The year is only 6 days old and already social networks have been at the top of the news not just once but 3 times - on the positive si...

Social media a force for good or subversion ?


The year is only 6 days old and already social networks have been at the top of the news not just once but 3 times - on the positive side Facebook and Twitter were used to successfully find Serena Beakhurst, a 14 year who ran away from home, using celebrities such as Rio Ferdinand and Stephen Fry conversely Simone Black announced here intention to kill herself on Facebook on Christmas Day and was goaded by some of her (supposed) 1048 friends - she eventually carried out her desire to fatal consequences. Then only yesterday the police announced that they are to use Facebook advertising to try and find some clues as to murder of Jo Yeates - in a statement they said “The majority of people these days are spending time on Facebook and other social networking sites – it has become part of everyday routine, This advert allows us to point people to special features on our website and contact our incident room.” The force said using the site was also cost-effective.
Head of E-services Scott Fulton said: “There have been over 63,000 views of the news updates on our website, a further 18,000 on the dedicated Jo page and over 70,000 views of the CCTV clips on our YouTube channel.” The case (at the time of writing remains unsolved).
So it certainly looks like the predictions of social networking (and in turn social media) reaching the mainstream in 2011 are spot on - however this does bring with it the murky issue of privacy. I blogged back at the start of 2010 that privacy would be a major issue during the year and indeed it was - from Zuckerberg declaring in Jan 2010 that the "age of privacy was over" to the stubborn approach to sharing settings and although they did publicise the ability to opt out of various initiatives - it was just that - an opt out not an opt in !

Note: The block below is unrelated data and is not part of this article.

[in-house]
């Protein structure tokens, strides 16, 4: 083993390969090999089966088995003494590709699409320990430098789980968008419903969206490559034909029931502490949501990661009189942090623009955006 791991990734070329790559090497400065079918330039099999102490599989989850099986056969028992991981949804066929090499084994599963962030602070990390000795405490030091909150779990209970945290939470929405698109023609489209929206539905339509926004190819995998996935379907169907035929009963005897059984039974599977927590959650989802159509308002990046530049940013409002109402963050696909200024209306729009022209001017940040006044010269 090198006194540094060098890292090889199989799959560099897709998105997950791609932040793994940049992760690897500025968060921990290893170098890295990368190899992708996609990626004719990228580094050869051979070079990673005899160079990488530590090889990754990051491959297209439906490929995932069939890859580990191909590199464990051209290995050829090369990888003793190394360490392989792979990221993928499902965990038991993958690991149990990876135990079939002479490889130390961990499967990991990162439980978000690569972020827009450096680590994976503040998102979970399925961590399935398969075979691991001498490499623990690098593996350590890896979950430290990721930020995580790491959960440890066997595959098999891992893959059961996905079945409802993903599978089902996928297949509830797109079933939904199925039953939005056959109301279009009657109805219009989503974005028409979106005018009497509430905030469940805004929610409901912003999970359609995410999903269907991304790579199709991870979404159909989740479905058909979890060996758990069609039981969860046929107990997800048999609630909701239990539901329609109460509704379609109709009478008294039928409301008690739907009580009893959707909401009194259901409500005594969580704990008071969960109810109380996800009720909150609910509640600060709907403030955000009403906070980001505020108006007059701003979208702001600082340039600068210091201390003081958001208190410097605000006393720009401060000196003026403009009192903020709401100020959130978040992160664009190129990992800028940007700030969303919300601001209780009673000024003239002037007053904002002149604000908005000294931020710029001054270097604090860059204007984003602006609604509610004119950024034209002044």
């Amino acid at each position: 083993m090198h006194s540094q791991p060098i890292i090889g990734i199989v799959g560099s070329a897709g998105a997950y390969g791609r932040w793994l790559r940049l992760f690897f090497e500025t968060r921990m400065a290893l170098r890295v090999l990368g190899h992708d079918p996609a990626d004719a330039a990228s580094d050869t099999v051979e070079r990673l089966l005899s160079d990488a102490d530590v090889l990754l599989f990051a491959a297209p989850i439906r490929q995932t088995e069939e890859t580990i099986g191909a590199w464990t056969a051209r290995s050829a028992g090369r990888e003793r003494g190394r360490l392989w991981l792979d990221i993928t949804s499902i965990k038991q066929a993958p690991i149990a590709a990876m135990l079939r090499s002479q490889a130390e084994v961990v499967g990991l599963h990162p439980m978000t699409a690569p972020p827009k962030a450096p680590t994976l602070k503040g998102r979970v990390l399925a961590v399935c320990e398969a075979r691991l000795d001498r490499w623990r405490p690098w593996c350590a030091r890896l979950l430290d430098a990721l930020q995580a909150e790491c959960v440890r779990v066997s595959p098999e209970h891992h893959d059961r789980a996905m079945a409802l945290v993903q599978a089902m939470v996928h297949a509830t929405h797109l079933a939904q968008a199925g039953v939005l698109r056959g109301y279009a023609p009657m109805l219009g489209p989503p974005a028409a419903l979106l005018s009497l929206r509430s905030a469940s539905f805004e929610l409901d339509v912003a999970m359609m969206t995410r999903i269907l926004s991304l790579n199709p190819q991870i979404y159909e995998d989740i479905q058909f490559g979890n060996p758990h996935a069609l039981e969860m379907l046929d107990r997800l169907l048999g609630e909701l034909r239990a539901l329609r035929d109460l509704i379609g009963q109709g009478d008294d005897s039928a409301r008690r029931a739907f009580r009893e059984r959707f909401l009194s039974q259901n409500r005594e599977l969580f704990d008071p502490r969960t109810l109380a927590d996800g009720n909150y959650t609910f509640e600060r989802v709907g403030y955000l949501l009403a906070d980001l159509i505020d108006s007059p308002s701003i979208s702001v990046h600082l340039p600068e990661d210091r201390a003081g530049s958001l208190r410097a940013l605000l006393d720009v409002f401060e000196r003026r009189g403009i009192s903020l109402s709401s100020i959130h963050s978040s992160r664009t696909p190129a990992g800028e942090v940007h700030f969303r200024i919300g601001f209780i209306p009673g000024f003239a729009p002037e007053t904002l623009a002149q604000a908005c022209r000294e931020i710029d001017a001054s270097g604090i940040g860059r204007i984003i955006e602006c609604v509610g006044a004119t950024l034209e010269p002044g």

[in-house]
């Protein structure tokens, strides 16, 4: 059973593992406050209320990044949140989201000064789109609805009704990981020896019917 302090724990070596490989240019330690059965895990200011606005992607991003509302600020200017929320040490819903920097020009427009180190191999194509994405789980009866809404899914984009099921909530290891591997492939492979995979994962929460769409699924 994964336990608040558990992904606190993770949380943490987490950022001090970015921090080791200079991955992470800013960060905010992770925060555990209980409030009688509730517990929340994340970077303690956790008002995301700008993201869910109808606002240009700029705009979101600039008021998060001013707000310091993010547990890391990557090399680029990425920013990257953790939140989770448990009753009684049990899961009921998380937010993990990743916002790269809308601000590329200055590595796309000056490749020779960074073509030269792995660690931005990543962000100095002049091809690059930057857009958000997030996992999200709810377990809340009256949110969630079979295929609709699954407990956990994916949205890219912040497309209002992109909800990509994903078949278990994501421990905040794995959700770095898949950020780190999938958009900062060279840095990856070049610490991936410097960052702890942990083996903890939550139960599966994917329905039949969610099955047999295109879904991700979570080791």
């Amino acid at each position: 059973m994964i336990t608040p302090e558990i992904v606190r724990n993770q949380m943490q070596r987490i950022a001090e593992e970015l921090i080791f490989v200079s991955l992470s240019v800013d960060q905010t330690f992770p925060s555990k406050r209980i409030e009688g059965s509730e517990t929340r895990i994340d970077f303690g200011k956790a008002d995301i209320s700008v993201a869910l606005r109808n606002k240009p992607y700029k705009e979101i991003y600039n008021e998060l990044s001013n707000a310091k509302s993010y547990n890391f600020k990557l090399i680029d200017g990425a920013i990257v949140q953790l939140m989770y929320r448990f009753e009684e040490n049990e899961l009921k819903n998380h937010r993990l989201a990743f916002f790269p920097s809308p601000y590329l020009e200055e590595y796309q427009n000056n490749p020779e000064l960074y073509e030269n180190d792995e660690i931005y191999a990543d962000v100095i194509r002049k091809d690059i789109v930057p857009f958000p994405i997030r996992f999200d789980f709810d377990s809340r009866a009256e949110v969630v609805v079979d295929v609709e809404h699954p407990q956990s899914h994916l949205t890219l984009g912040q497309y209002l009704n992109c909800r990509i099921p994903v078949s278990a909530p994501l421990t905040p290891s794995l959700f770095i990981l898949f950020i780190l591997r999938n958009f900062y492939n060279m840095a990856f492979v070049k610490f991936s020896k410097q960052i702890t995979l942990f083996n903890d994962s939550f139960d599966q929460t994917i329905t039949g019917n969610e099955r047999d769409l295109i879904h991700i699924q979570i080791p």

In the past I have had a relatively blase attitude towards privacy - I always viewed it as necessary to evolve online experiences - semantic web being a large element of this however an article in The Sunday Times this week woke me up to the more subversive nature of how some organisations are using the internet (and more importantly social media) to track dissidents and mould people's thoughts. The article is an overview written by Evegny Morozov for his book The Net Delusion, in it he claims that many authoritarian Governments are using the internet for keeping their populations under surveillance and in line - something that runs directly counter to the claims that the internet will set us free. He cites the Iranian election of 2009 where the Western media pronounced it a revolution led by Twitter and the fact that the "crowdsourcing" undertaken by the multitude of smartphones helped the Government pinpoint and arrest all those involved. It didn't stop there, according to Morozov, they also used Facebook to find those supporters of the Green party living abroad and threatened them with harm to their relatives in Iran plus manipulated Twitter messages to increase support for Ahmadinejad. Other references included how easy it is to predict the sexual orientation of someone on Facebook by their friends (interesting in countries where it is illegal) and the 50 cent army in China which is apparently 280k strong and paid to blog and steer ideological discussion in the "correct direction". The West is not immune to this - GCHQ and the Hone Office have used the targeting of terrorists as an excuse to read everyone's emails (and maybe social network status too) and the US aggressive reaction to WikiLeaks speaks volumes.
So what of 2011 ? I think privacy will become one of the hottest topics of the year - indeed the year start with Data Privacy Day at the end of January ! - it could be the tipping point for many to leave the mainstream social networking sites and start smaller more niche groups (Ning'esque) - whatever the outcome is privacy is going to become a buzzword as surely as Facebook and Twitter did in 2010.

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